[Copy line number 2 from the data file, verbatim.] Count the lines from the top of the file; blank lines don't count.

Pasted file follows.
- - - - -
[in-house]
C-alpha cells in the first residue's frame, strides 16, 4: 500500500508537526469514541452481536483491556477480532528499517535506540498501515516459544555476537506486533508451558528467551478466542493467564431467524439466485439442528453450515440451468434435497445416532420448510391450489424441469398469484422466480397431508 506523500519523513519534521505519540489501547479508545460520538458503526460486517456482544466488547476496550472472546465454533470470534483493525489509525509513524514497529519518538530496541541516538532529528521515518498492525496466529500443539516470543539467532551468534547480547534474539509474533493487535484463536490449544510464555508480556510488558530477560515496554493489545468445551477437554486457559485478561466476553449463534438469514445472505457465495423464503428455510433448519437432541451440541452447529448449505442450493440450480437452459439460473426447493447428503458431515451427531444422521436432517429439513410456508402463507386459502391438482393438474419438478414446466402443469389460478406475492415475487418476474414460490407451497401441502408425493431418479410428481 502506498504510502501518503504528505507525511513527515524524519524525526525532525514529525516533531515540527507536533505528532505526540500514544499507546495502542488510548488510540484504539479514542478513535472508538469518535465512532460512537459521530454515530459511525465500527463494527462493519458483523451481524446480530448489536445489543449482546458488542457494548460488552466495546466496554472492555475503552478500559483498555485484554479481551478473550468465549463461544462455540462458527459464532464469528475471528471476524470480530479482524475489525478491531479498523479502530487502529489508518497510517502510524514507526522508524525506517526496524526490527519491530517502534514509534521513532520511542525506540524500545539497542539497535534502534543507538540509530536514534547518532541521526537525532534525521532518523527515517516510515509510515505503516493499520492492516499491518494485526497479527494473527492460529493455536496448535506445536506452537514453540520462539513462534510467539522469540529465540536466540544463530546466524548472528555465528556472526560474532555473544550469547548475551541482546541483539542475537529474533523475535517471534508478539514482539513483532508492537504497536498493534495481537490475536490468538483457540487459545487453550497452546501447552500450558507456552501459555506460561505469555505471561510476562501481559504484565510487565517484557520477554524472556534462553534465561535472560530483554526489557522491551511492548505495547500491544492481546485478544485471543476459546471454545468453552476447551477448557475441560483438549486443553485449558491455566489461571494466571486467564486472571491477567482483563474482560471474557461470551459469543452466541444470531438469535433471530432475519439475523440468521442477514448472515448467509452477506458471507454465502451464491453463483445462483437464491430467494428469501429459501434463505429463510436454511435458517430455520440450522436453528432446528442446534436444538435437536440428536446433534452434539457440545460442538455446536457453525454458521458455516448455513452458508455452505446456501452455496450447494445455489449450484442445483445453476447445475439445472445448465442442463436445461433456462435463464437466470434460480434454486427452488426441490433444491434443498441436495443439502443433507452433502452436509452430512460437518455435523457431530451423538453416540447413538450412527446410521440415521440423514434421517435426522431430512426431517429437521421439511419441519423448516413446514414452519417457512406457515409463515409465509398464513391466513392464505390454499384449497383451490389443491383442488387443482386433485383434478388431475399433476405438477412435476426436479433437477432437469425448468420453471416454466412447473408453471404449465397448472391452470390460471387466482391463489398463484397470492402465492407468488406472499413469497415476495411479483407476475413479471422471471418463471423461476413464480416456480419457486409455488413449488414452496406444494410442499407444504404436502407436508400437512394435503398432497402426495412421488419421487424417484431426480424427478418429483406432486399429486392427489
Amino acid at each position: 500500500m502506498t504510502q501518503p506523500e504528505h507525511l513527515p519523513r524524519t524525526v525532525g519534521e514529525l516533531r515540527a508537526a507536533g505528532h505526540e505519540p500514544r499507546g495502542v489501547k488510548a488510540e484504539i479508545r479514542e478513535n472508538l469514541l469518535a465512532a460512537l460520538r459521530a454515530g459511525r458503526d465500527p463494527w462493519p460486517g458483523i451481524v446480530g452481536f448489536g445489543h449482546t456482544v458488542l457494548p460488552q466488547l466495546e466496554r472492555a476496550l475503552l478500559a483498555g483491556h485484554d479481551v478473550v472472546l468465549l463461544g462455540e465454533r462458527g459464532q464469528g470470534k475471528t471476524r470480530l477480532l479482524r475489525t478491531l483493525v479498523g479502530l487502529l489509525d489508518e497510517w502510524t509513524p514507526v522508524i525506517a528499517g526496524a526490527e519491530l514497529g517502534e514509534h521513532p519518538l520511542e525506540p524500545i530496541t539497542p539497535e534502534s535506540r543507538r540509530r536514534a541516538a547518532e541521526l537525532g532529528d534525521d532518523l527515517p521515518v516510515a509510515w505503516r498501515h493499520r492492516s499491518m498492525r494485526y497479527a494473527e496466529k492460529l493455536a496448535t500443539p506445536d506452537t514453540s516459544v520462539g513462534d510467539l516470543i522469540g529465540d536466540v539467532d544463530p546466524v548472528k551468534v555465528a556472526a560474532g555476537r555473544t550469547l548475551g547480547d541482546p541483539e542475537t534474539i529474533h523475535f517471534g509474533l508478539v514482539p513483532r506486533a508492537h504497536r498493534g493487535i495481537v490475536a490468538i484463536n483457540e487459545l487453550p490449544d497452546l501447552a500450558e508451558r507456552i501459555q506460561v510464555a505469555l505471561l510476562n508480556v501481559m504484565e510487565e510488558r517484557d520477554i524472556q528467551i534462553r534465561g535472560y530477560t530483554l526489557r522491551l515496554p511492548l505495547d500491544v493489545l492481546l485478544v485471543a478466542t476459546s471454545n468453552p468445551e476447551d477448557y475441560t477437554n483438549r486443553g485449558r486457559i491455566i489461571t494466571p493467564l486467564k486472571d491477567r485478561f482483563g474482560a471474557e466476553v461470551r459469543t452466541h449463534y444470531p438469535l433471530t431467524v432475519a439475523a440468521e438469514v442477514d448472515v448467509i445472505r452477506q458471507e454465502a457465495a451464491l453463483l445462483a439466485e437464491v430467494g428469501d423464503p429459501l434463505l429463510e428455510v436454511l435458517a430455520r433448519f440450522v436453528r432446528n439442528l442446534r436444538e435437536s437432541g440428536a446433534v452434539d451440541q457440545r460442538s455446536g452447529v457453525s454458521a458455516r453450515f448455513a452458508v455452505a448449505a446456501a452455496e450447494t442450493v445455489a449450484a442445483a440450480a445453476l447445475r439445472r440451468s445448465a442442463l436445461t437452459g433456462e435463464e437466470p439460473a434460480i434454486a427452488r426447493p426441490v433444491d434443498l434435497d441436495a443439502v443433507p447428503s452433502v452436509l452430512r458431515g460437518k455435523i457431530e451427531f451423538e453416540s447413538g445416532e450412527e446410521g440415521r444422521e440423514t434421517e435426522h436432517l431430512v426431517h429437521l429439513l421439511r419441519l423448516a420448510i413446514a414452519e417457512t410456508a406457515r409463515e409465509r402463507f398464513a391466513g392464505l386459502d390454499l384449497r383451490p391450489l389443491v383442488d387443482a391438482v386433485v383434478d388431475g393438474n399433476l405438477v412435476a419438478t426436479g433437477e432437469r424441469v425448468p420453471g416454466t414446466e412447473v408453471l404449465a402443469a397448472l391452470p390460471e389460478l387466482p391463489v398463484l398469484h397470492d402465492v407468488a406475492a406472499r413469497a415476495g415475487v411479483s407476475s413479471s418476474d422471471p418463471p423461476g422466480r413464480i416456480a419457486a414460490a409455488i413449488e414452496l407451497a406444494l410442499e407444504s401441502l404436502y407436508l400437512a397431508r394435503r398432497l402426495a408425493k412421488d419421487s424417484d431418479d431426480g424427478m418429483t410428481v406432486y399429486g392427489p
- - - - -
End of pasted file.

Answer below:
C-alpha cells in the first residue's frame, strides 16, 4: 500500500508537526469514541452481536483491556477480532528499517535506540498501515516459544555476537506486533508451558528467551478466542493467564431467524439466485439442528453450515440451468434435497445416532420448510391450489424441469398469484422466480397431508 506523500519523513519534521505519540489501547479508545460520538458503526460486517456482544466488547476496550472472546465454533470470534483493525489509525509513524514497529519518538530496541541516538532529528521515518498492525496466529500443539516470543539467532551468534547480547534474539509474533493487535484463536490449544510464555508480556510488558530477560515496554493489545468445551477437554486457559485478561466476553449463534438469514445472505457465495423464503428455510433448519437432541451440541452447529448449505442450493440450480437452459439460473426447493447428503458431515451427531444422521436432517429439513410456508402463507386459502391438482393438474419438478414446466402443469389460478406475492415475487418476474414460490407451497401441502408425493431418479410428481 502506498504510502501518503504528505507525511513527515524524519524525526525532525514529525516533531515540527507536533505528532505526540500514544499507546495502542488510548488510540484504539479514542478513535472508538469518535465512532460512537459521530454515530459511525465500527463494527462493519458483523451481524446480530448489536445489543449482546458488542457494548460488552466495546466496554472492555475503552478500559483498555485484554479481551478473550468465549463461544462455540462458527459464532464469528475471528471476524470480530479482524475489525478491531479498523479502530487502529489508518497510517502510524514507526522508524525506517526496524526490527519491530517502534514509534521513532520511542525506540524500545539497542539497535534502534543507538540509530536514534547518532541521526537525532534525521532518523527515517516510515509510515505503516493499520492492516499491518494485526497479527494473527492460529493455536496448535506445536506452537514453540520462539513462534510467539522469540529465540536466540544463530546466524548472528555465528556472526560474532555473544550469547548475551541482546541483539542475537529474533523475535517471534508478539514482539513483532508492537504497536498493534495481537490475536490468538483457540487459545487453550497452546501447552500450558507456552501459555506460561505469555505471561510476562501481559504484565510487565517484557520477554524472556534462553534465561535472560530483554526489557522491551511492548505495547500491544492481546485478544485471543476459546471454545468453552476447551477448557475441560483438549486443553485449558491455566489461571494466571486467564486472571491477567482483563474482560471474557461470551459469543452466541444470531438469535433471530432475519439475523440468521442477514448472515448467509452477506458471507454465502451464491453463483445462483437464491430467494428469501429459501434463505429463510436454511435458517430455520440450522436453528432446528442446534436444538435437536440428536446433534452434539457440545460442538455446536457453525454458521458455516448455513452458508455452505446456501452455496450447494445455489449450484442445483445453476447445475439445472445448465442442463436445461433456462435463464437466470434460480434454486427452488426441490433444491434443498441436495443439502443433507452433502452436509452430512460437518455435523457431530451423538453416540447413538450412527446410521440415521440423514434421517435426522431430512426431517429437521421439511419441519423448516413446514414452519417457512406457515409463515409465509398464513391466513392464505390454499384449497383451490389443491383442488387443482386433485383434478388431475399433476405438477412435476426436479433437477432437469425448468420453471416454466412447473408453471404449465397448472391452470390460471387466482391463489398463484397470492402465492407468488406472499413469497415476495411479483407476475413479471422471471418463471423461476413464480416456480419457486409455488413449488414452496406444494410442499407444504404436502407436508400437512394435503398432497402426495412421488419421487424417484431426480424427478418429483406432486399429486392427489